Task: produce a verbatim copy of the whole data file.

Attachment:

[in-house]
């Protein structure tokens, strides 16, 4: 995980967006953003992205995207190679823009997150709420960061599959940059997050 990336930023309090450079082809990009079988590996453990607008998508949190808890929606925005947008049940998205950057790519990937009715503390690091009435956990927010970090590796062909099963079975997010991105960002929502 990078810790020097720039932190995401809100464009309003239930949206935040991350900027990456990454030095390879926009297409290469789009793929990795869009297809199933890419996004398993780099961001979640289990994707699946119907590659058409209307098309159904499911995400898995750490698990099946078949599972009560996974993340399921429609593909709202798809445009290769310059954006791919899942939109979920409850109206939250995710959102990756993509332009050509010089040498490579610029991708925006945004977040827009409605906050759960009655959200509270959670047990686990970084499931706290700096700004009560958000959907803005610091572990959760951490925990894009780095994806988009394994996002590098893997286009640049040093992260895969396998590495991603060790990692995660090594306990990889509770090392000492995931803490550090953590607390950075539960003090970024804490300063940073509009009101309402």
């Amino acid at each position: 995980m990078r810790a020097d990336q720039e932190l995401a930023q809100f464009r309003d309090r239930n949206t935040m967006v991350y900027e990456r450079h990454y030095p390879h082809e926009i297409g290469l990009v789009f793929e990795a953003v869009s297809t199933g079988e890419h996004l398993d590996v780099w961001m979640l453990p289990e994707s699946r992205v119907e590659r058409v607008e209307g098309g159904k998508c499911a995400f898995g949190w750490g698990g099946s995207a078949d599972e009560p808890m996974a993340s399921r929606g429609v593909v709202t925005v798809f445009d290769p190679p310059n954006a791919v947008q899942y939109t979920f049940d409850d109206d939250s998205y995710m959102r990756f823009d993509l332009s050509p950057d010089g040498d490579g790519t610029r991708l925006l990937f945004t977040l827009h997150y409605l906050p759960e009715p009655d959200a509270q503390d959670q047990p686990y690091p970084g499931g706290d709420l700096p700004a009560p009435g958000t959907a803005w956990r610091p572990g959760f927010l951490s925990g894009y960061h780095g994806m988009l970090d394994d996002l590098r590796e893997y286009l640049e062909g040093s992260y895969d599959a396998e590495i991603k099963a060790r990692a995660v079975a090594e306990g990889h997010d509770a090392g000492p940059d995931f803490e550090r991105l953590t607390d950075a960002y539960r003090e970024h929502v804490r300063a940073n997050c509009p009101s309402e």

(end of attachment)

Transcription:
[in-house]
């Protein structure tokens, strides 16, 4: 995980967006953003992205995207190679823009997150709420960061599959940059997050 990336930023309090450079082809990009079988590996453990607008998508949190808890929606925005947008049940998205950057790519990937009715503390690091009435956990927010970090590796062909099963079975997010991105960002929502 990078810790020097720039932190995401809100464009309003239930949206935040991350900027990456990454030095390879926009297409290469789009793929990795869009297809199933890419996004398993780099961001979640289990994707699946119907590659058409209307098309159904499911995400898995750490698990099946078949599972009560996974993340399921429609593909709202798809445009290769310059954006791919899942939109979920409850109206939250995710959102990756993509332009050509010089040498490579610029991708925006945004977040827009409605906050759960009655959200509270959670047990686990970084499931706290700096700004009560958000959907803005610091572990959760951490925990894009780095994806988009394994996002590098893997286009640049040093992260895969396998590495991603060790990692995660090594306990990889509770090392000492995931803490550090953590607390950075539960003090970024804490300063940073509009009101309402």
């Amino acid at each position: 995980m990078r810790a020097d990336q720039e932190l995401a930023q809100f464009r309003d309090r239930n949206t935040m967006v991350y900027e990456r450079h990454y030095p390879h082809e926009i297409g290469l990009v789009f793929e990795a953003v869009s297809t199933g079988e890419h996004l398993d590996v780099w961001m979640l453990p289990e994707s699946r992205v119907e590659r058409v607008e209307g098309g159904k998508c499911a995400f898995g949190w750490g698990g099946s995207a078949d599972e009560p808890m996974a993340s399921r929606g429609v593909v709202t925005v798809f445009d290769p190679p310059n954006a791919v947008q899942y939109t979920f049940d409850d109206d939250s998205y995710m959102r990756f823009d993509l332009s050509p950057d010089g040498d490579g790519t610029r991708l925006l990937f945004t977040l827009h997150y409605l906050p759960e009715p009655d959200a509270q503390d959670q047990p686990y690091p970084g499931g706290d709420l700096p700004a009560p009435g958000t959907a803005w956990r610091p572990g959760f927010l951490s925990g894009y960061h780095g994806m988009l970090d394994d996002l590098r590796e893997y286009l640049e062909g040093s992260y895969d599959a396998e590495i991603k099963a060790r990692a995660v079975a090594e306990g990889h997010d509770a090392g000492p940059d995931f803490e550090r991105l953590t607390d950075a960002y539960r003090e970024h929502v804490r300063a940073n997050c509009p009101s309402e």